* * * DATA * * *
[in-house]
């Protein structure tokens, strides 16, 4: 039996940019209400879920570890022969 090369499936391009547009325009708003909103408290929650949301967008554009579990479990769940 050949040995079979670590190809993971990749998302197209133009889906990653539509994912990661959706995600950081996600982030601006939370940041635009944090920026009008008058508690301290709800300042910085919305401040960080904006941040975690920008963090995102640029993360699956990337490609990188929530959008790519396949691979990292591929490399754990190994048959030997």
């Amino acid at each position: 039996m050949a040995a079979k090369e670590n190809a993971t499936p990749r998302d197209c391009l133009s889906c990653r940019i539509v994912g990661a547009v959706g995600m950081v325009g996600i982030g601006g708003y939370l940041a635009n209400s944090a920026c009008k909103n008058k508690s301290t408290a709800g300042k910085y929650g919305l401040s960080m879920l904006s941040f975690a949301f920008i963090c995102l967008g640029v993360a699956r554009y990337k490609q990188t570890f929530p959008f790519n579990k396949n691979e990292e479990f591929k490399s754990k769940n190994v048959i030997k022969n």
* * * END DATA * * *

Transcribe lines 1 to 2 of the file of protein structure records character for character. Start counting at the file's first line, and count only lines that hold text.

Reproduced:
[in-house]
């Protein structure tokens, strides 16, 4: 039996940019209400879920570890022969 090369499936391009547009325009708003909103408290929650949301967008554009579990479990769940 050949040995079979670590190809993971990749998302197209133009889906990653539509994912990661959706995600950081996600982030601006939370940041635009944090920026009008008058508690301290709800300042910085919305401040960080904006941040975690920008963090995102640029993360699956990337490609990188929530959008790519396949691979990292591929490399754990190994048959030997």